- The U.S. Postal Service is facing serious financial troubles that could force it to reduce the speed of delivery or shutter rural post offices. Congress failed to address the problem last year and has not gotten closer to a solution so far this year.
- Below, major reasons why the Postal Service is in trouble.
The Postal Service is a huge business.
- (AP Photo/Pat Wellenbach)
- The Postal Service serves the 3.7 million square miles in the continental United States plus Alaska, Hawaii and numerous territories. Its network of 31,509 retail locations is larger than those for Wal-Mart, McDonald's and Starbucks combined and it has the second-largest civilian workforce in the country.
But many of its business decisions are made by Congress.
- (AP Photo/J. Scott Applewhite)
- Though the Postal Service does not receive any federal money — it runs entirely on its own profits — it must get Congress' permission to change rates, reduce services or change its operations. It cannot ship beer and wine, like its private competitors, or offer services like local fishing licenses without congressional approval.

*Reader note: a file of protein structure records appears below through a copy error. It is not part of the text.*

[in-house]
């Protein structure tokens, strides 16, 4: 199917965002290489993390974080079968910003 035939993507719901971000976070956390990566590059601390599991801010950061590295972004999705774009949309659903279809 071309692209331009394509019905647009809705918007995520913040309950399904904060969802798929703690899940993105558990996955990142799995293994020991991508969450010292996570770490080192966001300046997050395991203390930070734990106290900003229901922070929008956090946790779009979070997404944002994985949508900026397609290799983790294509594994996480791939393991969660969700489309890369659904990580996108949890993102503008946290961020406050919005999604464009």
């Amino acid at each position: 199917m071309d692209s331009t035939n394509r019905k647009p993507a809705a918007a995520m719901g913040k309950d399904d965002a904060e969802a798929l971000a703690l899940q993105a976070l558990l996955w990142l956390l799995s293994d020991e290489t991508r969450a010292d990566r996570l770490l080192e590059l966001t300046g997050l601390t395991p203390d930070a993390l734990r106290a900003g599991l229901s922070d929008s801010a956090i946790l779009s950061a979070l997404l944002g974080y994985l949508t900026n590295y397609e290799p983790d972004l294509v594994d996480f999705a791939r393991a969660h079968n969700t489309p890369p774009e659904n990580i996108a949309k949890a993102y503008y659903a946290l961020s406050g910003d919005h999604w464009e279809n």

A law requiring pre-funding retirement benefits is a major cost.
- Postal employee Chester Reed, 95, is hugged by a co-worker during his retirement celebration in 2010. (AP / Gabriel Luis Acosta)
- In 2006, Congress passed a law that requires the Postal Service make annual payments of nearly $5.5 billion for future retirees. The Postal Service say the pre-funding is straining its budget, accounting for 70 percent of its losses last year. Even some supporters of pre-funding say the requirement has made it harder to restructure.
The Internet has also dramatically changed its business.
- (AP Photo/Oscar Hidalgo)
- The rise of email and electronic bill-paying has cut the use of first-class mail, while catalogs and magazines have been replaced by websites. The volume of mail handled by the Postal Service dropped 22 percent between 2007 and 2011. On the bright side, more people are getting packages shipped because of e-commerce.
Restrictions on raising stamp prices also hurt revenue.
- (AP Photo/Carlos Osorio)
- Under the 2006 law, the Postal Service can't raise prices on first-class or standard mail by more than the Consumer Price Index, a measure of inflation which doesn't take into account the actual costs of delivery, such as fuel prices. The Postal Service raised the price of a first-class stamp by one cent in January, but it's still just 46 cents.
Postage prices are lower in the U.S. than in other countries.
- (AP Photo/Canada Post via The Canadian Press)